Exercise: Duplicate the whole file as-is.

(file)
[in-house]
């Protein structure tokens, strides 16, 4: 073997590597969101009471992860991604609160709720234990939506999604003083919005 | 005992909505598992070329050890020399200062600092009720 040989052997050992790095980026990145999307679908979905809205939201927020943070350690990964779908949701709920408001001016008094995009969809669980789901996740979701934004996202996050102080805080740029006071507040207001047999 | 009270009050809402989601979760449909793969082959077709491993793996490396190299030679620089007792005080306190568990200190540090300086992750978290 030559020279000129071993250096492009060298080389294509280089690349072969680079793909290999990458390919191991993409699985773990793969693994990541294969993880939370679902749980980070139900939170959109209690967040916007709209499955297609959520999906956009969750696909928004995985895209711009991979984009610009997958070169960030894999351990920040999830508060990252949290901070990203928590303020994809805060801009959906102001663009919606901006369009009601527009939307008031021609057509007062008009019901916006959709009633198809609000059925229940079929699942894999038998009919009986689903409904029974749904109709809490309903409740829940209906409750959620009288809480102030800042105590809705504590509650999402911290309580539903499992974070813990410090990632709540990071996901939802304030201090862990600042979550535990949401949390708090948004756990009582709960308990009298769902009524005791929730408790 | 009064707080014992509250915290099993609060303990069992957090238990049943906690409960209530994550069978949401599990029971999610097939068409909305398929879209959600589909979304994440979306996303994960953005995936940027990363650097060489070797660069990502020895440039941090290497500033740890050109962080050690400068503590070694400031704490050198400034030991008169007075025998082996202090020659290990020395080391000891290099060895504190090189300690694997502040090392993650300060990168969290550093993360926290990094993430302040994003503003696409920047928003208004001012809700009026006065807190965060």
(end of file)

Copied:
[in-house]
């Protein structure tokens, strides 16, 4: 073997590597969101009471992860991604609160709720234990939506999604003083919005 | 005992909505598992070329050890020399200062600092009720 040989052997050992790095980026990145999307679908979905809205939201927020943070350690990964779908949701709920408001001016008094995009969809669980789901996740979701934004996202996050102080805080740029006071507040207001047999 | 009270009050809402989601979760449909793969082959077709491993793996490396190299030679620089007792005080306190568990200190540090300086992750978290 030559020279000129071993250096492009060298080389294509280089690349072969680079793909290999990458390919191991993409699985773990793969693994990541294969993880939370679902749980980070139900939170959109209690967040916007709209499955297609959520999906956009969750696909928004995985895209711009991979984009610009997958070169960030894999351990920040999830508060990252949290901070990203928590303020994809805060801009959906102001663009919606901006369009009601527009939307008031021609057509007062008009019901916006959709009633198809609000059925229940079929699942894999038998009919009986689903409904029974749904109709809490309903409740829940209906409750959620009288809480102030800042105590809705504590509650999402911290309580539903499992974070813990410090990632709540990071996901939802304030201090862990600042979550535990949401949390708090948004756990009582709960308990009298769902009524005791929730408790 | 009064707080014992509250915290099993609060303990069992957090238990049943906690409960209530994550069978949401599990029971999610097939068409909305398929879209959600589909979304994440979306996303994960953005995936940027990363650097060489070797660069990502020895440039941090290497500033740890050109962080050690400068503590070694400031704490050198400034030991008169007075025998082996202090020659290990020395080391000891290099060895504190090189300690694997502040090392993650300060990168969290550093993360926290990094993430302040994003503003696409920047928003208004001012809700009026006065807190965060």